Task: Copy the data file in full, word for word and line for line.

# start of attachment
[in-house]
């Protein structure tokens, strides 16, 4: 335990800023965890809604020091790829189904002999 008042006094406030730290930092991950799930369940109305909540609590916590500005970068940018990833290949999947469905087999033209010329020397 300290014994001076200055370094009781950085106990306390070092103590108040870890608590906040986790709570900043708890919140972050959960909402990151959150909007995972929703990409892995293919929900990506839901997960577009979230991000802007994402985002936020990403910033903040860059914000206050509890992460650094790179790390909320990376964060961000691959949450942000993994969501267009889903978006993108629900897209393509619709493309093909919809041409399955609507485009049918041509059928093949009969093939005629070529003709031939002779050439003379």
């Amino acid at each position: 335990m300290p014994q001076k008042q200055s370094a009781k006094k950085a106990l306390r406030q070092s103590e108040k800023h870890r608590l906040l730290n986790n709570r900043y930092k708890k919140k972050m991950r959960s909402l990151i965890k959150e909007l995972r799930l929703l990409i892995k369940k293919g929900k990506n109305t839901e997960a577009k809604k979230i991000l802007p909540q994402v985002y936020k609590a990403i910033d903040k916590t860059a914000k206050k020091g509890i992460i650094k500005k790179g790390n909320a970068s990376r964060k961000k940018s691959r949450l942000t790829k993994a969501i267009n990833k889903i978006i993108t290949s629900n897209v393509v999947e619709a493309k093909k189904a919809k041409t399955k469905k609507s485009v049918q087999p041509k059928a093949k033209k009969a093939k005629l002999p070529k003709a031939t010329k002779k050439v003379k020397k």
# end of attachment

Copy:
[in-house]
């Protein structure tokens, strides 16, 4: 335990800023965890809604020091790829189904002999 008042006094406030730290930092991950799930369940109305909540609590916590500005970068940018990833290949999947469905087999033209010329020397 300290014994001076200055370094009781950085106990306390070092103590108040870890608590906040986790709570900043708890919140972050959960909402990151959150909007995972929703990409892995293919929900990506839901997960577009979230991000802007994402985002936020990403910033903040860059914000206050509890992460650094790179790390909320990376964060961000691959949450942000993994969501267009889903978006993108629900897209393509619709493309093909919809041409399955609507485009049918041509059928093949009969093939005629070529003709031939002779050439003379």
């Amino acid at each position: 335990m300290p014994q001076k008042q200055s370094a009781k006094k950085a106990l306390r406030q070092s103590e108040k800023h870890r608590l906040l730290n986790n709570r900043y930092k708890k919140k972050m991950r959960s909402l990151i965890k959150e909007l995972r799930l929703l990409i892995k369940k293919g929900k990506n109305t839901e997960a577009k809604k979230i991000l802007p909540q994402v985002y936020k609590a990403i910033d903040k916590t860059a914000k206050k020091g509890i992460i650094k500005k790179g790390n909320a970068s990376r964060k961000k940018s691959r949450l942000t790829k993994a969501i267009n990833k889903i978006i993108t290949s629900n897209v393509v999947e619709a493309k093909k189904a919809k041409t399955k469905k609507s485009v049918q087999p041509k059928a093949k033209k009969a093939k005629l002999p070529k003709a031939t010329k002779k050439v003379k020397k």